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Episode 17: Bible, THE Living Book: The Bible is the most authoritative and ancient of all books and Mason considered its lessons to be the supreme lesson, leading most directly to knowledge of God. This podcast explores why she was of this opinion, why we must not neglect its lessons, and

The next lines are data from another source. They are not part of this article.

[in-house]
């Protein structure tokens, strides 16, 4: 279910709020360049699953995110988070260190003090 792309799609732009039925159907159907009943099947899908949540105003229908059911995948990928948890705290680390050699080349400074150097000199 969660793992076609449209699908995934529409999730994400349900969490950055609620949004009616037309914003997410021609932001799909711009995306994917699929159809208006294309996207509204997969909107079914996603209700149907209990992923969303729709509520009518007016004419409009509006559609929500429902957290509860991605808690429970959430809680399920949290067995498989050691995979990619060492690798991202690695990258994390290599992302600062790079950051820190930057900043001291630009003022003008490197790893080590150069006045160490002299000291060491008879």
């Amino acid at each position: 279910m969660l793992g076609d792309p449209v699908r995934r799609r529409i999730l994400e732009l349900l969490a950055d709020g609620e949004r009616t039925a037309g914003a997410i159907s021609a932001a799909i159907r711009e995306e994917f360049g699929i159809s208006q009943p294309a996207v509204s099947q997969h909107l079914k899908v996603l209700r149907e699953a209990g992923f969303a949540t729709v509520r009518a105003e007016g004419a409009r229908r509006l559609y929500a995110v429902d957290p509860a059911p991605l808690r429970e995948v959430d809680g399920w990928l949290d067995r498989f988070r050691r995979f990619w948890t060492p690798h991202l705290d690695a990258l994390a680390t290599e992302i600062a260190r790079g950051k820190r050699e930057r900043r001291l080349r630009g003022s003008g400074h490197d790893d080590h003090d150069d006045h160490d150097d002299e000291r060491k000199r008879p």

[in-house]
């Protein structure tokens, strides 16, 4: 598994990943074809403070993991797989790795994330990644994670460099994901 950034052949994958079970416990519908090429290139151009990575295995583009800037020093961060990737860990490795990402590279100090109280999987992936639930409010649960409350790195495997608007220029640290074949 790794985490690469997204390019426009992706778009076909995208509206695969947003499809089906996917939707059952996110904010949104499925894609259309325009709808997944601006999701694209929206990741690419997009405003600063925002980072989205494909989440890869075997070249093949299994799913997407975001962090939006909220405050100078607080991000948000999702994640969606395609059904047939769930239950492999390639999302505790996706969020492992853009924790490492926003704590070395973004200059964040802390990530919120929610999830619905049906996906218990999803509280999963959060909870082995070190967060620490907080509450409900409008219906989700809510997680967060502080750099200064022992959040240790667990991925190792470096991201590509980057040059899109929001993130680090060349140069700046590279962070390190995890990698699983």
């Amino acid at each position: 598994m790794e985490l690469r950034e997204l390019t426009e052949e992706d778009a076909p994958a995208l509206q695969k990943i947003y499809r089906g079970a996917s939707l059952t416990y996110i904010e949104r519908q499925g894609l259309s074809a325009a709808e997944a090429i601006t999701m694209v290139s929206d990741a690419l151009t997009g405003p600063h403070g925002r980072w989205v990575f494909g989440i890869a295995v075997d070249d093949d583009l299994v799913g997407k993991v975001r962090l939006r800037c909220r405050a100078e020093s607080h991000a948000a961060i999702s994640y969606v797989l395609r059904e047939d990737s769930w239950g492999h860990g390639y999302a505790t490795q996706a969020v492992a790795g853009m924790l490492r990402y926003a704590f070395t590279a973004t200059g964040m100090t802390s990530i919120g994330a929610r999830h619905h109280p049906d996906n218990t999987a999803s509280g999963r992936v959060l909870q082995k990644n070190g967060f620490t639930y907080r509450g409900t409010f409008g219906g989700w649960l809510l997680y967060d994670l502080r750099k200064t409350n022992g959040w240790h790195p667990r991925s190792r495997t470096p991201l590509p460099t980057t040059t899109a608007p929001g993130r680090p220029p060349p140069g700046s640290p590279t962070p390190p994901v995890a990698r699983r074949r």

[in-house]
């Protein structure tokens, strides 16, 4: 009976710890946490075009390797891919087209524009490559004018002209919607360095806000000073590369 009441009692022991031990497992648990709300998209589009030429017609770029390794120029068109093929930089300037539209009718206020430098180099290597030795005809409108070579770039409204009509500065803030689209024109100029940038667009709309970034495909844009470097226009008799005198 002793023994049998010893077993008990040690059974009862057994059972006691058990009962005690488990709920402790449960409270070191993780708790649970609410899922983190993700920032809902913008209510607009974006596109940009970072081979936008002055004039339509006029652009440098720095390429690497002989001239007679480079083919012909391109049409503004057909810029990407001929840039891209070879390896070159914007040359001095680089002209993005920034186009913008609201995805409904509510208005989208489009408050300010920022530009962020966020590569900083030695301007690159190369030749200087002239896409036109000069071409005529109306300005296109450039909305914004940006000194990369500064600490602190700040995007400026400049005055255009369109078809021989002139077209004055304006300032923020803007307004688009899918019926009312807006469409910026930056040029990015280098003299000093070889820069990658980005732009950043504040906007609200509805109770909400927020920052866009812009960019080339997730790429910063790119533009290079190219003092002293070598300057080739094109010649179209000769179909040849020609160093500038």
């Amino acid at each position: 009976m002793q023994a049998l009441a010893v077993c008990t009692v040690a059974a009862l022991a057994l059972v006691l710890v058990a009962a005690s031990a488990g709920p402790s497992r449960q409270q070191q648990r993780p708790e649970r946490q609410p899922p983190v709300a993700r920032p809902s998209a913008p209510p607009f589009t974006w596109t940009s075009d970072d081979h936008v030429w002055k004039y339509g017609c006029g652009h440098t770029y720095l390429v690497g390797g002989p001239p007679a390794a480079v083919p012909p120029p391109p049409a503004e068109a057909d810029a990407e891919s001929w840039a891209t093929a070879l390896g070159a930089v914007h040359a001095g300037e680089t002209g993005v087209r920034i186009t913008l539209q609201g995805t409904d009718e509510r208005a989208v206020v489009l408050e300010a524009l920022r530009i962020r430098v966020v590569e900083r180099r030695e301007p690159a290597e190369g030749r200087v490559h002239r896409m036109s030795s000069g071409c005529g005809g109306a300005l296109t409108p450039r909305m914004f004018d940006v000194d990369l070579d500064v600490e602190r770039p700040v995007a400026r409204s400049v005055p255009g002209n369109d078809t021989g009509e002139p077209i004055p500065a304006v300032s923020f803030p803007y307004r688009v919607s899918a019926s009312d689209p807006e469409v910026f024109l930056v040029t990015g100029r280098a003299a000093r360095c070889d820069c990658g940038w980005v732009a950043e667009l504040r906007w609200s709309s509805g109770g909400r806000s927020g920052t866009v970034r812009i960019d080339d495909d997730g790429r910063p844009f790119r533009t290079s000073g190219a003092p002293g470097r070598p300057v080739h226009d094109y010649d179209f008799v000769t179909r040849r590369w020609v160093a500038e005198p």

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The Bible is the most authoritative and ancient of all books and Mason considered its lessons to be the supreme lesson, leading most directly to knowledge of God. This podcast explores why she was of this opinion, why we must not neglect its lessons, and how those lessons should be presented. Listen Now: If you are seeing this message, please make sure you are using the most current version of your web browser: Internet Explorer 9, Firefox, Chrome "Perhaps the main part of a child's education should be concerned with the great human relationships. . . Before all these ranks Religion, including our relations of worship, loyalty, love and service to God; and next in order, perhaps, the intimate interpersonal relations implied in such terms as self-knowledge, self-control." (Vol. 3, p. 234) "The Bible is the chief lesson--"But we are considering, not the religious life of children, but their education by lessons; and their Bible lessons should help them to realise in early days that the knowledge of God is the principal knowledge, and, therefore, that their Bible lessons are their chief lessons." (Vol. 1, p. 251) "What is peculiar to the children in their nature and estate. 'Of such is the kingdom of heaven.' 'Except ye become as little children ye shall in no case enter the kingdom of heaven.' 'Who is the greatest in the kingdom of heaven?' 'And He called a little child, and set him in the midst.' Here is the Divine estimate of the child's estate. It is worth while for parents to ponder every utterance in the Gospels about these children, divesting themselves of the notion that these sayings belong, in the first place, to the grown up people who have become as little children. What these profound sayings are, and how much they may mean, it is beyond us to discuss here; only they appear to cover far more than Wordsworth claims for the children in his sublimest reach "Trailing clouds of glory do we come From God, who is our home.... do no sort of injury to the children: Take heed that ye OFFEND not––DESPISE not––HINDER not––one of these little ones." (Vol. 1, pg 12) "The truth which interprets our own lives..." (Vol. 1, p. 251) "But let the imaginations of children be stored with the pictures, their minds nourished upon the words, of the gradually unfolding story of the Scriptures, and they will come to look out upon a wide horizon within which persons and events take shape in their due place and due proportion. By degrees, they will see that the world is a stage whereon the goodness of God is continually striving with the willfulness of man; that some heroic men take sides with God; and that others, foolish and headstrong, oppose themselves to Him. The fire of enthusiasm will kindle in their breast, and the children, too, will take their side, without much exhortation, or any thought or talk of spiritual experience." (Vol. 1, p. 249) "But, here as elsewhere, the promises and threatenings of Bible will bear the searching light of inductive methods." (Vol. 2, p. 21) "The fact is, our religious life has suffered, and by-and-by our national character will suffer, through the discredit thrown upon the Bible by adverse critics. We rightly regard the Bible as the entire collection of our Sacred Books. We have absolutely nothing to teach but what we find written therein. But we no longer go to the Bible with the old confidence: our religion is fading into a sentiment not easy to impart; we wait until the young people shall conceive it for themselves. Meantime, we give them such æsthetic culture as should tend to develop those needs of the soul that find their satisfaction in worship. The whole superstructure of 'liberal' religious thought is miserably shaky and no wonder there is some shrinking from exposing it to the Ithuriel's spear of the definite and searching young mind. For we love this flimsy habitation we have builded. It bears a shadowy resemblance to the old home of our souls, and we cling to it with a tender se

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